If the strings of a language L can be effectively enumerated in lexicographic order then is the statement "L is recursive but not necessarily context free" is true?


1 Answer 1


Lexicographic order is not such a good order since its order type is not $\omega$. Instead of explaining formally what that means, let me give an example. Consider the language $(a+b)^*$. If you enumerate the words in lexicographic order, you get $$ \epsilon, a, aa, aaa, \ldots, ab, \ldots $$ The first $\ldots$ signify infinitely many terms. So it isn't really clear what it means to enumerate a language in lexicographic order. There could be two interpretations: either the language $L$ doesn't suffer from this problem, or you really mean a slightly different order. Since the precise answer doesn't matter for all that follows, we will just assume that you can effectively enumerate $L$ in some (effective) order whose order type is $\omega$ (i.e., when the problem above doesn't happen).

The proof that $L$ is recursive can be a bit subtle, due to a certain ambiguity: what happens if $L$ is a finite language? There are two reasonable interpretations of effective enumerability in this case: either the enumerator will eventually halt, or it won't, but at some point would stop outputting strings. Fortunately, this ambiguity doesn't affect the proof.

For the proof that $L$ is recursive, we consider two cases. If $L$ is finite, then it is trivially recursive. If $L$ is infinite, then to decide whether $x \in L$ and wait until either $x$ is output, or a string larger than $x$ is output (if $x \notin L$ then this will happen eventually since $L$ is infinite). In the first case $x \in L$, in the second $x \notin L$.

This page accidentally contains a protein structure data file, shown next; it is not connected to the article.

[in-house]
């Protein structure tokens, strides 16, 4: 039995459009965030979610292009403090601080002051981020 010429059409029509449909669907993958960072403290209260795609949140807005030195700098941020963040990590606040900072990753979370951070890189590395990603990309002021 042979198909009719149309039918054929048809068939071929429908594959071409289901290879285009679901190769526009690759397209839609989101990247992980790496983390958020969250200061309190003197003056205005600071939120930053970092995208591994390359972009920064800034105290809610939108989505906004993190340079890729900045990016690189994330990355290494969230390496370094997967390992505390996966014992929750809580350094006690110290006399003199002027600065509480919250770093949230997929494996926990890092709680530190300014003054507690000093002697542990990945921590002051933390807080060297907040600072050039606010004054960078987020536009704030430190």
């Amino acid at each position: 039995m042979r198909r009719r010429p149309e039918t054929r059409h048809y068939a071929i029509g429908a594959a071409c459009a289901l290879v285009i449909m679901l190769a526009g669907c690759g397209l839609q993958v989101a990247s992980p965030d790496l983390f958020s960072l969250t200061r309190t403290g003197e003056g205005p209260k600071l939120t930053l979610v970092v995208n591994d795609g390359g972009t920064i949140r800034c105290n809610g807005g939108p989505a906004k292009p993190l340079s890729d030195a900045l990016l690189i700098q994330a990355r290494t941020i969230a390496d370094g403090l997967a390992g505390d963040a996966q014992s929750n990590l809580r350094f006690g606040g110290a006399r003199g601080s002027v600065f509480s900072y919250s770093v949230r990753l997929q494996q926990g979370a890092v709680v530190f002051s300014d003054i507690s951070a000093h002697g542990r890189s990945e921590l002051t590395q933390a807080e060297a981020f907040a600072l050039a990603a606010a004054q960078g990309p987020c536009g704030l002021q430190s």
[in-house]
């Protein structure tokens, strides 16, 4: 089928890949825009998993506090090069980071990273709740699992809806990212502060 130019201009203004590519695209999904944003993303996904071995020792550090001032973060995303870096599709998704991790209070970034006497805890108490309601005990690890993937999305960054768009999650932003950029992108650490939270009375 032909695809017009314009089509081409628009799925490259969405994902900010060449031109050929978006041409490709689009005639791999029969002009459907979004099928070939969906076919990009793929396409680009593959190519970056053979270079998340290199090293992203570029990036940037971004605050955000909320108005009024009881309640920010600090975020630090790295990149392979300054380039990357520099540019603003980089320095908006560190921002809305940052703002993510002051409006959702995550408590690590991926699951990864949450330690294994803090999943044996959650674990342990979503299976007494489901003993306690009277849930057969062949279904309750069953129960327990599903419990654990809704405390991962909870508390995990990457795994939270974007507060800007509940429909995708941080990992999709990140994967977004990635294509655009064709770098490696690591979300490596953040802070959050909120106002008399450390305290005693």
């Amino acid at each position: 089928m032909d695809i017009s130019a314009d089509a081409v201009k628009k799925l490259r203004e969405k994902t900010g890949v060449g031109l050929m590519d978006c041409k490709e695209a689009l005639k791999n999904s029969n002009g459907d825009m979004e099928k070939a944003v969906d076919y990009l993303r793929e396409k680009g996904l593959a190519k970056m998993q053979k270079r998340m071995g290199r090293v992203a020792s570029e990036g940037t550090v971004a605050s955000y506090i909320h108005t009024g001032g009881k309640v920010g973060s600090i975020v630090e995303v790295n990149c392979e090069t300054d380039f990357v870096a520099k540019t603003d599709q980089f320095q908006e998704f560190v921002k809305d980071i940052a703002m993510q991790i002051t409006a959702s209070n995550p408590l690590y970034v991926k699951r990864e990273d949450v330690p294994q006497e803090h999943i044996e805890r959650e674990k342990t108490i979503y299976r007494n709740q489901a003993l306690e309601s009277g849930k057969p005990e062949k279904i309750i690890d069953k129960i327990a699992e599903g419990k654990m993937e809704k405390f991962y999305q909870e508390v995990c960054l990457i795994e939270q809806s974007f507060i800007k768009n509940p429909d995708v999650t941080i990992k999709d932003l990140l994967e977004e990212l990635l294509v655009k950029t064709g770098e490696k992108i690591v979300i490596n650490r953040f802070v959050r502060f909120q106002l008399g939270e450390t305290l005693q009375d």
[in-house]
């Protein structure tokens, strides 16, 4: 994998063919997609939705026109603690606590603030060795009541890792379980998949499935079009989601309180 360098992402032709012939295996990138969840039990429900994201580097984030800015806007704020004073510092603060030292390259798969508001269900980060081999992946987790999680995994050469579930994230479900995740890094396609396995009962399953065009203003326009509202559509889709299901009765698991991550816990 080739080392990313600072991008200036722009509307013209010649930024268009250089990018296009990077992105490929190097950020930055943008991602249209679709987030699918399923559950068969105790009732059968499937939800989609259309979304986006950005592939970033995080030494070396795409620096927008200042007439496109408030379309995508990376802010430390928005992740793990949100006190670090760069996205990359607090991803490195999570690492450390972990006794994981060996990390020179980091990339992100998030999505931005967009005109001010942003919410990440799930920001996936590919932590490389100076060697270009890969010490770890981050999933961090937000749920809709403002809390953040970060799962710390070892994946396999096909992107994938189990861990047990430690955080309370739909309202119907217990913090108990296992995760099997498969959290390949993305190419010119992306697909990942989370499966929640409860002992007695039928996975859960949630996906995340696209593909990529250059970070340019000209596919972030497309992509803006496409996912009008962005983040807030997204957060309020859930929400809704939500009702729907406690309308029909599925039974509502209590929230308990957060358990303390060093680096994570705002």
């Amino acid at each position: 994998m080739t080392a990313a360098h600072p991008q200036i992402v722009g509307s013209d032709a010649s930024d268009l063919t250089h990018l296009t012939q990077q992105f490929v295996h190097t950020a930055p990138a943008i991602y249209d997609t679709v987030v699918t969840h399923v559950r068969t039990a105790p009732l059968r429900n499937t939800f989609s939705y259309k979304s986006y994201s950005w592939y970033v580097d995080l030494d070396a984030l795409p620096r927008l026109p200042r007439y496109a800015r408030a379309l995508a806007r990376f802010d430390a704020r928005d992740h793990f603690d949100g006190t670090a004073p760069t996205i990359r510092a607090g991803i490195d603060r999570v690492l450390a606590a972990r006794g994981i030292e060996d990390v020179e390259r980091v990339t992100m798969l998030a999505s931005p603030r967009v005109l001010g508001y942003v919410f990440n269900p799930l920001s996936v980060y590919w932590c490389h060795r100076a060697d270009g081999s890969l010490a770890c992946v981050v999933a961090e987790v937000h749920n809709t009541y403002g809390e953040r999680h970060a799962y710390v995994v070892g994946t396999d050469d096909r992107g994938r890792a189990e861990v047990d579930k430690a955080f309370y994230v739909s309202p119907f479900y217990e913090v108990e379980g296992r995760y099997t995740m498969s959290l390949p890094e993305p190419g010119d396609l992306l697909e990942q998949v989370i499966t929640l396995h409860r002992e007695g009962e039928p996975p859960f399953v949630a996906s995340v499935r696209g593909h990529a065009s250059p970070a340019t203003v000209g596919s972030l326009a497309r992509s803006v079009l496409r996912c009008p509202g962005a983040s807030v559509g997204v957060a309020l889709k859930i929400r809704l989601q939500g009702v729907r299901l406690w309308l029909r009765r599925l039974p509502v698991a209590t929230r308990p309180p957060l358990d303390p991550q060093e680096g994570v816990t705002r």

To see that $L$ is not necessarily context-free, you can consider your favorite non-context-free language $\{c^nb^na^n : n \geq 0\}$ which is effectively enumerable in (plain vanilla) lexicographic order.

  • $\begingroup$ $\epsilon,abc,a^2b^2c^2,a^3b^3c^3,\ldots$ $\endgroup$ Commented Dec 9, 2019 at 14:14
  • $\begingroup$ ok sorry for deleting comment, but shouldn't $aabbcc$ precede $abc$. because tha't what lexicographic order is right? $\endgroup$ Commented Dec 9, 2019 at 14:16
  • $\begingroup$ Consider the order $c < b < a$ on letters. $\endgroup$ Commented Dec 9, 2019 at 14:18
  • $\begingroup$ Ok got it. Thanks. $\endgroup$ Commented Dec 9, 2019 at 14:18
  • $\begingroup$ How would you compare a string $x \notin L$ with the enumerated strings? We are only assuming an ordering on $L$. $\endgroup$ Commented May 31, 2022 at 8:45

Your Answer

By clicking “Post Your Answer”, you agree to our terms of service and acknowledge you have read our privacy policy.